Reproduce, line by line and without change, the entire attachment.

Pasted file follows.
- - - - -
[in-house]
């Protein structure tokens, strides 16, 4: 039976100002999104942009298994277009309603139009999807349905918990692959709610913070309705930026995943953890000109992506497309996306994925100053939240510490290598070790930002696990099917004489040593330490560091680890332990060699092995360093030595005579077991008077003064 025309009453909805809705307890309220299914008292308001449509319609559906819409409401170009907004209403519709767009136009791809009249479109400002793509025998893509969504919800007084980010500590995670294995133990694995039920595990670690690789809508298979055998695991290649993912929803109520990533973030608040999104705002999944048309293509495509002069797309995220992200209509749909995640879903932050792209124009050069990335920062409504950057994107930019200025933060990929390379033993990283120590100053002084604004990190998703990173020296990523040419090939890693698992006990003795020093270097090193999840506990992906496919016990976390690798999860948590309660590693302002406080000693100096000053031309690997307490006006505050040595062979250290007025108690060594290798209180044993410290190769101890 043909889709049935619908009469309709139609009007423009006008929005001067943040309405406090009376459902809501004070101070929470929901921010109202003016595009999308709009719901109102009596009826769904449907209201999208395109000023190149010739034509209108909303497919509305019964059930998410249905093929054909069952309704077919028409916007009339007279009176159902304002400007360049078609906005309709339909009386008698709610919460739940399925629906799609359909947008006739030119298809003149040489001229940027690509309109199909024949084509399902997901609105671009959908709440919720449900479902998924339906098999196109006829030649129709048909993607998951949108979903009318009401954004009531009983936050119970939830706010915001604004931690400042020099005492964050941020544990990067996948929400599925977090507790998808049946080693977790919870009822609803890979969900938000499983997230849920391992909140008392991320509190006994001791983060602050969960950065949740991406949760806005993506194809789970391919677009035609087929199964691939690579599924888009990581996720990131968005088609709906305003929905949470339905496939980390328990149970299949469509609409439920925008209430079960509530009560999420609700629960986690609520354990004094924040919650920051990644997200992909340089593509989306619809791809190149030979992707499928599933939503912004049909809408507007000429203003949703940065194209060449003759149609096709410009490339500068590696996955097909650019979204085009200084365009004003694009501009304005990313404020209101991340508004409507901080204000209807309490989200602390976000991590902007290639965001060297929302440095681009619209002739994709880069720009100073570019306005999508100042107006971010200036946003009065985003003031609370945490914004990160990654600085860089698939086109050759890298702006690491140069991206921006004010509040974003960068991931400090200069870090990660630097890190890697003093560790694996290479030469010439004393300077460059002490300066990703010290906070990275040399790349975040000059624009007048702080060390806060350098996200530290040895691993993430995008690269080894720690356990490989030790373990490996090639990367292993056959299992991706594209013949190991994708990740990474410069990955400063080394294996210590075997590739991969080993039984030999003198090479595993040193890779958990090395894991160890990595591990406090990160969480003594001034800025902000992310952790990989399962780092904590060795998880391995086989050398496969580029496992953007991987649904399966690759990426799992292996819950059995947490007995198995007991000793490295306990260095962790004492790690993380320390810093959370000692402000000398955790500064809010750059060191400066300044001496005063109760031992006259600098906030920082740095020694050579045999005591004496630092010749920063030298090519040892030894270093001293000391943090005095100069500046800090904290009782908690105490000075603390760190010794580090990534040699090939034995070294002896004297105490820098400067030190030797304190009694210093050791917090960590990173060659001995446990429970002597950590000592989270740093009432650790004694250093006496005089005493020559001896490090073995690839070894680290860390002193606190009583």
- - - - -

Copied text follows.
[in-house]
């Protein structure tokens, strides 16, 4: 039976100002999104942009298994277009309603139009999807349905918990692959709610913070309705930026995943953890000109992506497309996306994925100053939240510490290598070790930002696990099917004489040593330490560091680890332990060699092995360093030595005579077991008077003064 025309009453909805809705307890309220299914008292308001449509319609559906819409409401170009907004209403519709767009136009791809009249479109400002793509025998893509969504919800007084980010500590995670294995133990694995039920595990670690690789809508298979055998695991290649993912929803109520990533973030608040999104705002999944048309293509495509002069797309995220992200209509749909995640879903932050792209124009050069990335920062409504950057994107930019200025933060990929390379033993990283120590100053002084604004990190998703990173020296990523040419090939890693698992006990003795020093270097090193999840506990992906496919016990976390690798999860948590309660590693302002406080000693100096000053031309690997307490006006505050040595062979250290007025108690060594290798209180044993410290190769101890 043909889709049935619908009469309709139609009007423009006008929005001067943040309405406090009376459902809501004070101070929470929901921010109202003016595009999308709009719901109102009596009826769904449907209201999208395109000023190149010739034509209108909303497919509305019964059930998410249905093929054909069952309704077919028409916007009339007279009176159902304002400007360049078609906005309709339909009386008698709610919460739940399925629906799609359909947008006739030119298809003149040489001229940027690509309109199909024949084509399902997901609105671009959908709440919720449900479902998924339906098999196109006829030649129709048909993607998951949108979903009318009401954004009531009983936050119970939830706010915001604004931690400042020099005492964050941020544990990067996948929400599925977090507790998808049946080693977790919870009822609803890979969900938000499983997230849920391992909140008392991320509190006994001791983060602050969960950065949740991406949760806005993506194809789970391919677009035609087929199964691939690579599924888009990581996720990131968005088609709906305003929905949470339905496939980390328990149970299949469509609409439920925008209430079960509530009560999420609700629960986690609520354990004094924040919650920051990644997200992909340089593509989306619809791809190149030979992707499928599933939503912004049909809408507007000429203003949703940065194209060449003759149609096709410009490339500068590696996955097909650019979204085009200084365009004003694009501009304005990313404020209101991340508004409507901080204000209807309490989200602390976000991590902007290639965001060297929302440095681009619209002739994709880069720009100073570019306005999508100042107006971010200036946003009065985003003031609370945490914004990160990654600085860089698939086109050759890298702006690491140069991206921006004010509040974003960068991931400090200069870090990660630097890190890697003093560790694996290479030469010439004393300077460059002490300066990703010290906070990275040399790349975040000059624009007048702080060390806060350098996200530290040895691993993430995008690269080894720690356990490989030790373990490996090639990367292993056959299992991706594209013949190991994708990740990474410069990955400063080394294996210590075997590739991969080993039984030999003198090479595993040193890779958990090395894991160890990595591990406090990160969480003594001034800025902000992310952790990989399962780092904590060795998880391995086989050398496969580029496992953007991987649904399966690759990426799992292996819950059995947490007995198995007991000793490295306990260095962790004492790690993380320390810093959370000692402000000398955790500064809010750059060191400066300044001496005063109760031992006259600098906030920082740095020694050579045999005591004496630092010749920063030298090519040892030894270093001293000391943090005095100069500046800090904290009782908690105490000075603390760190010794580090990534040699090939034995070294002896004297105490820098400067030190030797304190009694210093050791917090960590990173060659001995446990429970002597950590000592989270740093009432650790004694250093006496005089005493020559001896490090073995690839070894680290860390002193606190009583």